Synthetic and plant-derived cannabinoid receptor antagonists show hypophagic properties in fasted and non-fasted mice
Article first published online: 17 FEB 2009
© 2009 The Authors. Journal compilation © 2009 The British Pharmacological Society
British Journal of Pharmacology
Volume 156, Issue 7, pages 1154–1166, April 2009
How to Cite
Riedel, G., Fadda, P., McKillop-Smith, S., Pertwee, R. G., Platt, B. and Robinson, L. (2009), Synthetic and plant-derived cannabinoid receptor antagonists show hypophagic properties in fasted and non-fasted mice. British Journal of Pharmacology, 156: 1154–1166. doi: 10.1111/j.1476-5381.2008.00107.x
- Issue published online: 31 MAR 2009
- Article first published online: 17 FEB 2009
- Received 6 October 2008; accepted 11 November 2008
- home cage;
- CB1 receptor
Background and purpose: Obesity is a severe health problem in the modernized world and understanding the central nervous mechanisms underlying food-seeking behaviour and reward are at the forefront of medical research. Cannabinoid receptors have proven an efficient target to suppress hunger and weight gain by their pharmacological inactivation.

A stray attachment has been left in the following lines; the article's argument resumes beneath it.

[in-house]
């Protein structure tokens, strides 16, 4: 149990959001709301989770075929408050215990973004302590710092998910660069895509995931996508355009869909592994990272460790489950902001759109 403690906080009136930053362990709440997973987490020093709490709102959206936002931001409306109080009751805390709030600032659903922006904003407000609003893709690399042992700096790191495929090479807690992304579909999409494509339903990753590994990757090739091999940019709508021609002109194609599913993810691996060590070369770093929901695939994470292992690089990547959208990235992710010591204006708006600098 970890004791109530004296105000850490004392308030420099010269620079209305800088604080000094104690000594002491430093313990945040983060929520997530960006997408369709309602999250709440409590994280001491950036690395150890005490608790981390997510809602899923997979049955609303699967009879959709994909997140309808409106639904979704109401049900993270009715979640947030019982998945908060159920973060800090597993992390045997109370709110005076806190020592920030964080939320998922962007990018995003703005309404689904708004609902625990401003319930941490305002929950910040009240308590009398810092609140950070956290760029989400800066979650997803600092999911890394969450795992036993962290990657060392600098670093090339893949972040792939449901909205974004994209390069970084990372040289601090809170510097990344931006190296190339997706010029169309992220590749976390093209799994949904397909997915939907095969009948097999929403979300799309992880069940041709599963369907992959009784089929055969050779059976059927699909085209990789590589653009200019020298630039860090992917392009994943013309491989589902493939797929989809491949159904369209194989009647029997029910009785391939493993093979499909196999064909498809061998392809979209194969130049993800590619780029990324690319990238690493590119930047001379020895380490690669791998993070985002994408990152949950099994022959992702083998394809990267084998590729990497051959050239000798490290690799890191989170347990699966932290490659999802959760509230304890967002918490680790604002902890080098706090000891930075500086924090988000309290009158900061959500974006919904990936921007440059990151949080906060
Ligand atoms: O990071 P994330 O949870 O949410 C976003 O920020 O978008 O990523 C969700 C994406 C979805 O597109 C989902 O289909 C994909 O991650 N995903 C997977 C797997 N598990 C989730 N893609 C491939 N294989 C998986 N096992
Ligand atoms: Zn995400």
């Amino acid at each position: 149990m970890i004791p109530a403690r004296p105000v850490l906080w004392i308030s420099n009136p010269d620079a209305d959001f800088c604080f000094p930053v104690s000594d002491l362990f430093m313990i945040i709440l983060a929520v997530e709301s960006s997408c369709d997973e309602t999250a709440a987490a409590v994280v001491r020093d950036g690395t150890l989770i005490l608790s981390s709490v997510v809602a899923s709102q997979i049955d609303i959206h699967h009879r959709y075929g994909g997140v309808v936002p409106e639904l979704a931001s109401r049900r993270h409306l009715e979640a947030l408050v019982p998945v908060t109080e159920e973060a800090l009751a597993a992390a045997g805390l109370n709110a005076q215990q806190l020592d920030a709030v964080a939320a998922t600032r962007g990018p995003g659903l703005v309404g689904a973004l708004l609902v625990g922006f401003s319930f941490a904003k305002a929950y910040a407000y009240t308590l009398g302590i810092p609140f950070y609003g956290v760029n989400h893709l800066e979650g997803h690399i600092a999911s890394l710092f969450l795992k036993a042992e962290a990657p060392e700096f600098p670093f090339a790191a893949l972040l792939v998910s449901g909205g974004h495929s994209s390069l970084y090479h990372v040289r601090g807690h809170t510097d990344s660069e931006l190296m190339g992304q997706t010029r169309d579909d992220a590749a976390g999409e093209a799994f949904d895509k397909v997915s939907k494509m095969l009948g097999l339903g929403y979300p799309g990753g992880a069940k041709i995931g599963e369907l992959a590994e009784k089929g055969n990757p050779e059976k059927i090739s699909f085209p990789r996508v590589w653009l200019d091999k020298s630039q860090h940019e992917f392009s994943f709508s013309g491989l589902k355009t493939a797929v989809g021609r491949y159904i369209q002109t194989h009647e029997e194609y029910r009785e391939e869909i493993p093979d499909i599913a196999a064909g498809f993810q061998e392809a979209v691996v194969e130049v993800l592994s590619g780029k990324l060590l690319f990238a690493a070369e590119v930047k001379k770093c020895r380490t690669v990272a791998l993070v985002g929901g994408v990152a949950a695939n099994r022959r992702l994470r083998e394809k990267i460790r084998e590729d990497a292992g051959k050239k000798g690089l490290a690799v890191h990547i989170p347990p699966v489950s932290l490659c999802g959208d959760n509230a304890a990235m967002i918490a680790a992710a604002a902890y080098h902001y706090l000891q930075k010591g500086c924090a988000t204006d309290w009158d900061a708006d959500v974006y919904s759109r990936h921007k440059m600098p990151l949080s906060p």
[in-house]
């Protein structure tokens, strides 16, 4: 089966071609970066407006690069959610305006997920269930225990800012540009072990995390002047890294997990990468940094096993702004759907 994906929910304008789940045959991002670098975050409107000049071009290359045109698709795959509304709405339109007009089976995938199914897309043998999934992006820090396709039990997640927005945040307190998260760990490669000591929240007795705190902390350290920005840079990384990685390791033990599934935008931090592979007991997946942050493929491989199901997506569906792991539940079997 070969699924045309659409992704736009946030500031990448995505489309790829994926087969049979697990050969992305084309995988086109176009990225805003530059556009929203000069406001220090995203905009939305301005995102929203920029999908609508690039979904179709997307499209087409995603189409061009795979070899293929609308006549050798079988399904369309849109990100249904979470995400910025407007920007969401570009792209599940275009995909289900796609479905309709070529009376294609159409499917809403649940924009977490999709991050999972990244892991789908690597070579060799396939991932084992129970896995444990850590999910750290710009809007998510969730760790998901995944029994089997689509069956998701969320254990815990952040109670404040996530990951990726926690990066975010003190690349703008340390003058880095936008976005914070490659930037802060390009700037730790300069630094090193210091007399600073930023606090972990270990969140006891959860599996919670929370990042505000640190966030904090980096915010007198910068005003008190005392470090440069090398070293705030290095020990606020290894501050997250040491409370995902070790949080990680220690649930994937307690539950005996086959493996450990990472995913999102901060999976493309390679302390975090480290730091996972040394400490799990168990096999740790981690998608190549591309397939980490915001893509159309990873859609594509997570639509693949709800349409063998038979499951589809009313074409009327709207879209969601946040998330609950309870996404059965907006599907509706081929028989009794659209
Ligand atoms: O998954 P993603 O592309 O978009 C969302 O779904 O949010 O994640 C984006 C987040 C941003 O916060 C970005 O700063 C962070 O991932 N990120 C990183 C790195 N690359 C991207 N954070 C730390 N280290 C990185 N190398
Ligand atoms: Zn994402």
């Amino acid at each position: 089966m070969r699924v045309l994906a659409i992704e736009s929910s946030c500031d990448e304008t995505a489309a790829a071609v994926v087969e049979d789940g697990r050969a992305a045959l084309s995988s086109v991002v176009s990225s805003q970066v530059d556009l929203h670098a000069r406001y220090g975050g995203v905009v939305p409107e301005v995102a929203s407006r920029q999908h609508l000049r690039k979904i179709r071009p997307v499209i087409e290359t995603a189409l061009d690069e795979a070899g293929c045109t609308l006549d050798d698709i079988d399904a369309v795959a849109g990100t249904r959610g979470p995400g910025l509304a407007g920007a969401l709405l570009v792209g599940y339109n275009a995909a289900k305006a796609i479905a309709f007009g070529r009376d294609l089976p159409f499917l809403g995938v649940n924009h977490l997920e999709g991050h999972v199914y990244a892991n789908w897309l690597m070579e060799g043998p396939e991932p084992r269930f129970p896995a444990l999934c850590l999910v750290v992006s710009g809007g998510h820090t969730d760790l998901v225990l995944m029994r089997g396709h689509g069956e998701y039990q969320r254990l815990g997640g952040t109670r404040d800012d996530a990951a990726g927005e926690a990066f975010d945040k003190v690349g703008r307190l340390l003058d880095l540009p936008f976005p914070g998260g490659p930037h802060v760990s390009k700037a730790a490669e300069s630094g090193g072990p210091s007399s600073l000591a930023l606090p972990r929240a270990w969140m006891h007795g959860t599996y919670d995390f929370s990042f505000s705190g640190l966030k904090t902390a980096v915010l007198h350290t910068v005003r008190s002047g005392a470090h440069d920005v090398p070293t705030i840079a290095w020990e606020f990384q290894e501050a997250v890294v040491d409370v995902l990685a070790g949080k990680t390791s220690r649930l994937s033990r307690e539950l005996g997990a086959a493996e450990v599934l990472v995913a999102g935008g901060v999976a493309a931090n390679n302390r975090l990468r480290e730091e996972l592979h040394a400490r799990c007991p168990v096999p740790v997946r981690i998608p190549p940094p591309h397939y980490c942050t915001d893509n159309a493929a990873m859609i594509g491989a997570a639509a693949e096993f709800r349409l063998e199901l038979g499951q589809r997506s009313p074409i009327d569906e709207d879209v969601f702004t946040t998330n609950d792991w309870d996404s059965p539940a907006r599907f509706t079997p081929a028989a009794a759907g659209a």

Experimental approach: A standard fasted protocol and a novel long-term home-cage observation system with free-feeding animals were used to assess the feeding behaviour of mice treated with the CB1 antagonist AM251. Similarly, the effects of the phytocannabinoid Δ9-tetrahydrocannabivarin (Δ9-THCV), which behaves like a CB1 antagonist, were also determined in free-feeding animals.
Key results: AM251 suppressed food intake and weight gain in fasted and non-fasted animals. The suppression of food intake by AM251 (10 mg·kg−1) endured for a period of 6–8 h when administered acutely, and was continuous when injected for four consecutive days. Pure Δ9-THCV also induced hypophagia and weight reduction at doses as low as 3 mg·kg−1. No rebound was observed on the following day with all drug groups returning to normal activity and feeding regimes. However, a Δ9-THCV-rich cannabis-extract failed to suppress food intake and weight gain, possibly due to residual Δ9-tetrahydrocannabinol (Δ9-THC) in the extract. This Δ9-THC effect was overcome by the co-administration of cannabidiol.
Conclusions and implications: The data strongly suggest (i) the long-term home-cage observation system is a sensitive and obesity-relevant tool, and (ii) the phytocannabinoid Δ9-THCV is a novel compound with hypophagic properties and a potential treatment for obesity.